Vera Herrington visited her sister, Marie, on Saturday in Wills Point. Marie is doing much better after a recent stay in the hospital. On Sunday, Vera had a nice visit with Bobby and Betty Price. They reported that Vickie Price and her daughters were in Memphis, Tenn., checking out a school for Jacqueline, who has been invited to attend there next year. Jacqueline has attended Booker T. Washington School and has been accepted at the private school in Memphis for the next year. Congratulations to Jacqueline.
I visited with Terry McCullough this week, and he and Leslie are planning their final sale on Saturday, June 26, at the Reilly Springs Art Gallery. They plan to have the remainder of the items in their storage building available from 9 a.m. to 3 p.m. They’ve been cleaning out and offering some really nice items to downscale their lives. You’ll be able to shop in the convenient, air-conditioned gallery, and they promise to have guns, antiques, a poster bed, gently used and fashionable clothing, and loads of housewares. You will be sure to find something you need. Terry and Leslie are busy this week in the heat getting all of it ready for Saturday’s sale.
I heard from the Fishers this week, and they have a large variety of farm fresh produce available. They have cucumbers and squash available now, and the peas should be ready around the 4th of July, according to Blake. Plans are to have their store open in the next few weeks, with a variety of items available when the peas are ready. Meanwhile, you can also purchase their fresh produce at the Farmers’ Market on Saturdays in Sulphur Springs. Who knows? They might also have some clues to the Reilly Springs Scavenger Hunt, too. You never know.
Joyce McDonald is anticipating a return visit by Jan and David Lawrence this weekend, as Jan will be returning for her class reunion scheduled for Saturday. Joyce said they were planning on arriving Thursday for an extended visit with family and friends. How many years has it been since you graduated from high school, Jan? Man, it must be rough being my OLDER sister.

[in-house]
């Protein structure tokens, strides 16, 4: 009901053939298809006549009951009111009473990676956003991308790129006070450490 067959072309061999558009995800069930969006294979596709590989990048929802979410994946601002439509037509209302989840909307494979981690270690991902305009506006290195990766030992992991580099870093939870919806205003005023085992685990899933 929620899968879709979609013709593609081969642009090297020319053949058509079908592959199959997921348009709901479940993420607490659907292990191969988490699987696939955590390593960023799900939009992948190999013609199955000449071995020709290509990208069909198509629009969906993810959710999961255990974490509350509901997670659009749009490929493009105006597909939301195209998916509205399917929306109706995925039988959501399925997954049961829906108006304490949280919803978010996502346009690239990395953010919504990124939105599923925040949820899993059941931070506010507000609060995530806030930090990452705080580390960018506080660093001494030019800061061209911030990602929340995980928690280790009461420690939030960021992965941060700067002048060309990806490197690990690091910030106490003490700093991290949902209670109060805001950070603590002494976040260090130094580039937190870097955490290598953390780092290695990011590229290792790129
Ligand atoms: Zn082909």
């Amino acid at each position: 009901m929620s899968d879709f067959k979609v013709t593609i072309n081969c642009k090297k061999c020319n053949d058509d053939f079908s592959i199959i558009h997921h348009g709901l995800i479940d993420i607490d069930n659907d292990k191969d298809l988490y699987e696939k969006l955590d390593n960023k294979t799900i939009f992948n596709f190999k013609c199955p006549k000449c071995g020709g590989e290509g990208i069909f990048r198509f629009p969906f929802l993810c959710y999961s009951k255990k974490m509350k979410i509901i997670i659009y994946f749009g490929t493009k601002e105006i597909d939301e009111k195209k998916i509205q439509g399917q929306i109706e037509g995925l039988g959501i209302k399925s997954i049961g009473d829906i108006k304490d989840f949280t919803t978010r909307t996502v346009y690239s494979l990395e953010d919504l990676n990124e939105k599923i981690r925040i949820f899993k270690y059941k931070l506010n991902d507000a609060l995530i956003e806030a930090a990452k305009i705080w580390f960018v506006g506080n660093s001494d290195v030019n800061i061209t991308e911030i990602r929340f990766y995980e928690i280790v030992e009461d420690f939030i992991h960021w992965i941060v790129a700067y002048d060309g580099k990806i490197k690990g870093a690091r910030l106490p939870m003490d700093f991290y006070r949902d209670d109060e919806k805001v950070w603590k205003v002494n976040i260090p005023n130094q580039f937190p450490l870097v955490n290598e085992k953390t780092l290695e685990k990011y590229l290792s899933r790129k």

We’re conducting an experiment at the office, this summer. We’ve got some cotton growing, with hopes of harvesting at least a few bolls this fall. It seems the hot weather is just what the cotton plants ordered. They seem to be thriving, so maybe we’ll “make a crop” by the time autumn gets here.
Many of you can remember when the cotton crop in Reilly Springs was the center of attention throughout the summer months as the entire “cycle of life” was determined by what needed to be done in the field.
Cotton had to be chopped to get the weeds destroyed and then it was “laid-by” with a final plowing, and then a few weeks of rest could be had before the fall harvest. During those weeks of rest were the family gatherings, the church revivals, and the trip to Sulphur Springs for the County Fair. Cotton was about the only “cash crop” in our community and provided money for school clothes, Christmas gifts, and all those things that couldn’t be raised and manufactured on the farm.
I’m excited about watching the plants grow and having a glimpse of the cycle of cotton production.
Until next week, continue to find ways to stay cool and count your many, many blessings here in Hopkins County. Remember our troops, who defend our freedoms and ask for them an extra measure of safety and a safe return home. Pray for love in our hearts, harmony in our community, and peace in our land. God bless Reilly Springs, Hopkins County, and America.